Worked for me when it wasn't available on the market.

Brewsta said...

Cool idea. I might try it if I can remember to pick that stuff up next time I shop.

Anonymous said...

i've seen philadelphia cream cheese in several stores recently. i think they finally started importing it... it was around 30 CZK. maybe a bit more, not exactly sure.

Brewsta said...

I would be most grateful if you could tell me where, especially at anything close to that price, since Culinaria charges four times more.

Anonymous said...

i saw it for sure at a 24-hr potraviny at fracouzska, called vavra, i think. first block on the right, above namesti miru (grosseto corner). i'm pretty sure i saw it someplace else but don't recall now. i'll keep my cream-cheese radar on!

Anonymous said...

Philadelphia Cream Cheese is now for sale at Makro shops. This likely means that it will start appearing in smaller shops, since Makro is essentially a wholesaler. Hoorah!

Brewsta said...

Yes! I recently bought some and the packaging had Czech text rather than Italian. Sounds like it is here to stay. That said, I also had some spreadable Lucina cream cheese and it wasn't bad.

Anonymous said...

so, philadelphia cream cheese was featured in the 'cucina italiana' magazine, as being sold in billa. i think it's officially here.
btw, a little dining tip. me and my husband ate at oliva (plavecka str.) recently. it was very good. have you eaten there? if not, give it a try. they have foie gras specials today and tomorrow :-)

Brewsta said...

Been to Oliva. Did a post on it:


Anonymous said...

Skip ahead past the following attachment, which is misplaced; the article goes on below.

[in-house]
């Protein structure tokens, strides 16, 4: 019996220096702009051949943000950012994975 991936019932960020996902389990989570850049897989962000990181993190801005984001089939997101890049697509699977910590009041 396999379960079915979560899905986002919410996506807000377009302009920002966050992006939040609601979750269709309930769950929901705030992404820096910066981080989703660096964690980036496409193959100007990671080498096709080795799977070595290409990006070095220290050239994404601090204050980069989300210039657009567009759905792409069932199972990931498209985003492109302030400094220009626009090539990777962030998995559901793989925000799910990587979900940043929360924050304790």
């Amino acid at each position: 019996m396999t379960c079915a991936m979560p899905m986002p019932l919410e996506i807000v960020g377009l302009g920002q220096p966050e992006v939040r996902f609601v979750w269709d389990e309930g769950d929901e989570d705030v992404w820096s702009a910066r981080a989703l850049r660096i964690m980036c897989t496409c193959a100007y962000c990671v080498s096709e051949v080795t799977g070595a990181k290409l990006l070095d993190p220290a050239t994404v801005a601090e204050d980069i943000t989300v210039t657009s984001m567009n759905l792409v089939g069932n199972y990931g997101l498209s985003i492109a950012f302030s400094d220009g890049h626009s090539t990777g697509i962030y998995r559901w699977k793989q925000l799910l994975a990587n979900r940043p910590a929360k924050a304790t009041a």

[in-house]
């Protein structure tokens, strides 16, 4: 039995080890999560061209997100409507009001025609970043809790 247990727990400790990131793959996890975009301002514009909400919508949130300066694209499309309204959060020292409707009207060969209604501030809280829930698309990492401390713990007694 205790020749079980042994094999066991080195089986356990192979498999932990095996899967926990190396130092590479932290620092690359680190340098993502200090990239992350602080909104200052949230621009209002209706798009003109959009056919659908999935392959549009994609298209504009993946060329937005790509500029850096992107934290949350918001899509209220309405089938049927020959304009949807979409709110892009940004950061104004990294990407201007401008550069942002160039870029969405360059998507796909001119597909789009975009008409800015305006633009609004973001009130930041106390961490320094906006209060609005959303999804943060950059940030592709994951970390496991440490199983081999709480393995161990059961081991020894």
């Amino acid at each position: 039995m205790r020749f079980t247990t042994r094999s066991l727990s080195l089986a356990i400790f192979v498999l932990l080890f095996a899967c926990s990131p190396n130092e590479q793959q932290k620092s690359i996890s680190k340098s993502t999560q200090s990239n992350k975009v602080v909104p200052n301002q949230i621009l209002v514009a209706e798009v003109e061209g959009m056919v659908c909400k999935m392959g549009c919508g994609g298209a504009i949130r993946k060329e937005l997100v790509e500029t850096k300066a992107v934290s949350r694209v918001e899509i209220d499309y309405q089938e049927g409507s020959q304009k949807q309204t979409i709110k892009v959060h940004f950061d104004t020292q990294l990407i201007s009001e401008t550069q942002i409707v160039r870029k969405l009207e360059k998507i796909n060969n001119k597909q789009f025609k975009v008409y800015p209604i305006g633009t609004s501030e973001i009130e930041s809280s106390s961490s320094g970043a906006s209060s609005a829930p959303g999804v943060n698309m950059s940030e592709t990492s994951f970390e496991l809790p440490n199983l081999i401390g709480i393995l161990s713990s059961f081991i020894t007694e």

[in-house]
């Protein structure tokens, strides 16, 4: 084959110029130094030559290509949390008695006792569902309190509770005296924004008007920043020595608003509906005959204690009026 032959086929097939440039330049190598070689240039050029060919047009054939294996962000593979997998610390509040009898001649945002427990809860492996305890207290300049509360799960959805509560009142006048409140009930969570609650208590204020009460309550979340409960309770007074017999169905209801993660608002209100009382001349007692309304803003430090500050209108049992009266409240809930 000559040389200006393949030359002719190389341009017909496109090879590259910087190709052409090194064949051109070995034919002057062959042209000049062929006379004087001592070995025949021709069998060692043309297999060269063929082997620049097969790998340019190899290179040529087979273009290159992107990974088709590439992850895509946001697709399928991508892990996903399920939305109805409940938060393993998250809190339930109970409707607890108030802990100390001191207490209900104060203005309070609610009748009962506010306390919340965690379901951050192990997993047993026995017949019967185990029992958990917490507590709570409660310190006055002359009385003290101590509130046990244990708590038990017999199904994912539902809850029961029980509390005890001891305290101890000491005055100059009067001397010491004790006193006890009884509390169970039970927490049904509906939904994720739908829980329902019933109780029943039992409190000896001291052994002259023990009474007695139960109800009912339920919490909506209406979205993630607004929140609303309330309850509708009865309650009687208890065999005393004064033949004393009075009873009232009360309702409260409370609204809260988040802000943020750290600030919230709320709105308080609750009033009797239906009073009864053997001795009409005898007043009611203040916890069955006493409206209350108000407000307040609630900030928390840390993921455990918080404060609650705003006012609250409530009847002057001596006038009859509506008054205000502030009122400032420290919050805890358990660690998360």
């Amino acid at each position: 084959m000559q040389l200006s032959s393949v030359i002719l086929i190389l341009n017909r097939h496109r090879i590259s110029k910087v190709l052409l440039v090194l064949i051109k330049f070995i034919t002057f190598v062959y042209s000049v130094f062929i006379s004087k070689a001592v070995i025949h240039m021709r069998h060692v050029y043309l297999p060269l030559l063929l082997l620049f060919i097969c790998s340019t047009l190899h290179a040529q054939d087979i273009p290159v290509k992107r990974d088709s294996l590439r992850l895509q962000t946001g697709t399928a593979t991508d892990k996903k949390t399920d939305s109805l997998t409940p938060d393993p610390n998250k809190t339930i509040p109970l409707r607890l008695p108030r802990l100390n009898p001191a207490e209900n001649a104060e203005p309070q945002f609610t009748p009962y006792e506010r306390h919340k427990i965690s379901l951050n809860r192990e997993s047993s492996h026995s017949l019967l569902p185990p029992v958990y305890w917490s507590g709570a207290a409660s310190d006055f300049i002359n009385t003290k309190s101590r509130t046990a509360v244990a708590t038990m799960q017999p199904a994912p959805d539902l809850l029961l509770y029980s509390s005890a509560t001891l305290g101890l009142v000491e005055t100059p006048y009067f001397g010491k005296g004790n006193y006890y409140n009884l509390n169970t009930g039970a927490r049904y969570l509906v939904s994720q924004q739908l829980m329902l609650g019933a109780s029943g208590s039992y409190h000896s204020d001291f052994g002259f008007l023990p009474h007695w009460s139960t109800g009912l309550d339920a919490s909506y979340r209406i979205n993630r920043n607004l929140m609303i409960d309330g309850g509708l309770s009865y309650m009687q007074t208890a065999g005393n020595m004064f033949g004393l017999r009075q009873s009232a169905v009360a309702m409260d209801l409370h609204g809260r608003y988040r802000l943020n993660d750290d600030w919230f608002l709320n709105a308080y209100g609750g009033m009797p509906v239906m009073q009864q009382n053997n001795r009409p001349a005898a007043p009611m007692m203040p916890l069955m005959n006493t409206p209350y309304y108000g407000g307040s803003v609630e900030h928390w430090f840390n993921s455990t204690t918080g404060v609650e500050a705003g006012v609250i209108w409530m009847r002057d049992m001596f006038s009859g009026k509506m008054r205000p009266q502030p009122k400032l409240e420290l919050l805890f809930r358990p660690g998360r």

Hello, I really wanted to taste the Philadeplhia Cream Cheese so I went to the mentioned store on Francouzska, but I couldnt find it. Is it really called Philadephia Cream Cheese even in the "Czech version"? Could you post a photo of it maybe, so I could better locate it? :)


Brewsta said...

It looks just like the picture on this post. It says "Philadelphia" on silver foil.

Someone only told me about the Francouska market, so can't say for sure where to find it.

As someone in an earlier comments said, try Billa supermarket.

Anonymous said...

Okay, thanks, I will take a stop at Billa on my way to Robertson, where they have it for sure.

By the way, Lucina tastes the best on classic czech "rohliks".


Anonymous said...

So, I can confirm that Philadelphia Cream Cheese can be found most likely in all Billas. I found it in the one on Jugoslavskych Partyzanu (map: http://www.mapy.cz/#x=133020992@y=136012480@z=15@mm=ZP@ax=133014784@ay=136008896@at=Billa@ad=Philadelphia%20Cream%20Cheese,%20125g,%2028,90Kc). 125g for 28,90Kc. It has been made by Kraft Germany.